Monday, 25 February 2013

ASA 2013: Jeremy Frey on Reputation, Responsibility, Reproducability and Reuse - A Scientist's Perspective on the Role of Publications

Jeremy Frey addresses the ASA conference audience
Jeremy Frey is Professor of Physical Chemistry at the University of Southampton. He covered a scientist's perspective on the role of publications and pointed out that the open access debate is actually an issue about the economics of who pays, as someone has to. However, he believes that there are different consequences around accessibility when you consider who does.

The consequences of not having open data is that your work cannot be checked by someone as bright as you. This could be an error made in good faith. There are ways of validating data, but they are dependent on having access to the data and a willingness to host that data. In his opinion, the Royal Society report has come up with the best phrase so far: 'intelligent open access to data'. It's not just access to the data, but it's also critical to record somewhere how to get use out of the data.

Some projects need large amounts of data from the literature. Access can be an issue. A digital repository is one answer, but does this lead to subversive and furtive sharing and exploitation of data in a virtual space? Can people understand how to use it?

One of the issues is that people in the scientific community put all emphasis on the answer, not the working out. And yet the process of coming to an answer is the most important part: 'methods are as important as the data'. The BBC 'Climategate' campaign is a good example of the benefit of doing this. Even Faraday in his notebooks included a huge amount of detail about how he went about his experiments.

What are researchers trying to get out of the whole publication process? Dissemination, reputation, and advancement. The scientific information supply helix was historically from researcher to literature to abstraction/search to literature. Currently you can add open notebook science. This makes the flow go from researcher to the web(?) to search to researcher, but this is rarely the only dissemination route.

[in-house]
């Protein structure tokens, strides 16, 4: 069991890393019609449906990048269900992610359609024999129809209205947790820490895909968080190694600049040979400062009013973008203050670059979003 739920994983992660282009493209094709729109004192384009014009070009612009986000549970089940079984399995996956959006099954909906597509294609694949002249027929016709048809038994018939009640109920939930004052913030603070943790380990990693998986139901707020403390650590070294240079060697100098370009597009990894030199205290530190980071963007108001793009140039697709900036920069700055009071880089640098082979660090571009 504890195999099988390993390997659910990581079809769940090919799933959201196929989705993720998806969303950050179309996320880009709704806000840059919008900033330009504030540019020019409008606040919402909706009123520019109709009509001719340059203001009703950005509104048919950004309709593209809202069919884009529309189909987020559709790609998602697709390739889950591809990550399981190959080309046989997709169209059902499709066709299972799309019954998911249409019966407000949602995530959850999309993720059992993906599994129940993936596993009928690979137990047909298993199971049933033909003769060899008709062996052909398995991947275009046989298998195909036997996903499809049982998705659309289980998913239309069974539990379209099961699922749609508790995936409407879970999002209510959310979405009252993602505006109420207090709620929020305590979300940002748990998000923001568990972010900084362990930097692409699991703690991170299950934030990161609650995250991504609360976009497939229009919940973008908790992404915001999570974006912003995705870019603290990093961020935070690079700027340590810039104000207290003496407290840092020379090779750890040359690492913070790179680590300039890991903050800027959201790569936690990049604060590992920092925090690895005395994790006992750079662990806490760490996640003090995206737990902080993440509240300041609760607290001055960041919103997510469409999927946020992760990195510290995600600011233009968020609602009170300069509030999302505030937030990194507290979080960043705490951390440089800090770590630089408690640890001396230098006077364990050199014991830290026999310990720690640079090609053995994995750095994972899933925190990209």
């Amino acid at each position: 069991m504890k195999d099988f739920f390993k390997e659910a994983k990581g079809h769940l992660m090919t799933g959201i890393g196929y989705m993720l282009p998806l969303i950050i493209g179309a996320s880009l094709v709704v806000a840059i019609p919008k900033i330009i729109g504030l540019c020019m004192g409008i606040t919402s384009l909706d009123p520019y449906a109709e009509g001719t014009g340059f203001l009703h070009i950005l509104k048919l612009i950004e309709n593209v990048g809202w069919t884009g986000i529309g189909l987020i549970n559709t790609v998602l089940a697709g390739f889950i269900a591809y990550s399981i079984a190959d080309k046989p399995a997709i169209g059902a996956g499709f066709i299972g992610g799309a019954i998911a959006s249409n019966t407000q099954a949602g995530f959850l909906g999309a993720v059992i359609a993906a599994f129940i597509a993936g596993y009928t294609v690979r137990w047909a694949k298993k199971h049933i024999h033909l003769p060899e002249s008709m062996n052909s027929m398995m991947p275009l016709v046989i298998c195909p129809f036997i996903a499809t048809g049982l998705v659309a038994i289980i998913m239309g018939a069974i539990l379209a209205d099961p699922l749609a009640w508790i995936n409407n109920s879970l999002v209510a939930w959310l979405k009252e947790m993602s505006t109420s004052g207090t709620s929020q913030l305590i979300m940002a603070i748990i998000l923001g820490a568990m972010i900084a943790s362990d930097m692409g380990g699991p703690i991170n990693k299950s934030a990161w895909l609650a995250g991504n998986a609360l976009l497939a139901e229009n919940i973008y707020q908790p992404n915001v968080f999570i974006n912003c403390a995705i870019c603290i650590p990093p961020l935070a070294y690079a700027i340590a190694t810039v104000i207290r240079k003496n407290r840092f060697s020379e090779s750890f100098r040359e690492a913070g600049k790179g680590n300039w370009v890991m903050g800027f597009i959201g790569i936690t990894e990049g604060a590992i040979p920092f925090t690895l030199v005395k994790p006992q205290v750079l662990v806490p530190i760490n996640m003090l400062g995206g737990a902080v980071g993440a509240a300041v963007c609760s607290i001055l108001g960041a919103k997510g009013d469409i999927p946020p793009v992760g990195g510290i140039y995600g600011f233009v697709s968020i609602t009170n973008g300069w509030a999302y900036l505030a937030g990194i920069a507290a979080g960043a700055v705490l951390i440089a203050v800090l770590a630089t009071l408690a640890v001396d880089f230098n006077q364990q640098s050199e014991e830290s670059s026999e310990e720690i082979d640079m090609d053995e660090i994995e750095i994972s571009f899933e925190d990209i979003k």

There is a need for validation, traceability and accountability for recognition, promotion and future funding.

There are some journals that would limit the number of references within article as they are constrained by page size. This is a real problem in the interdisciplinary world. However, this is shifting as online removes space restriction. 

There are a number of problems with interdisciplinary research and dissemination. The methods and emphases varies with discipline:
  • journal versus conference
  • pure versus applied
  • research versus application
  • authorship and acknowledgements
  • who goes on the paper?
  • who is mentioned in the press release?
  • do you acknowledge the technician?
  • e.g. maths is like humanities - student works on their own while science is team work.

He believes that researchers also need to reflect on how they communicate the data. The Smart Tea Project was a way to create a harness to record data as you go along, but it was a bit overbearing for students. Then they moved to LabTrove which has more of a blog style with a highly interlinked system. Other issues to consider are diversity and disability. Another example is the BlogMyData Project. This type of project has an impact on researchers, can lead to a higher quality record, easier collaboration, improved planning, better proactive interaction and can run in a completely open or closed way.

Access to the discussion and the means of reproducibility of the analysis is really important to the way the community will be working in the future. Things have to change and at pace.

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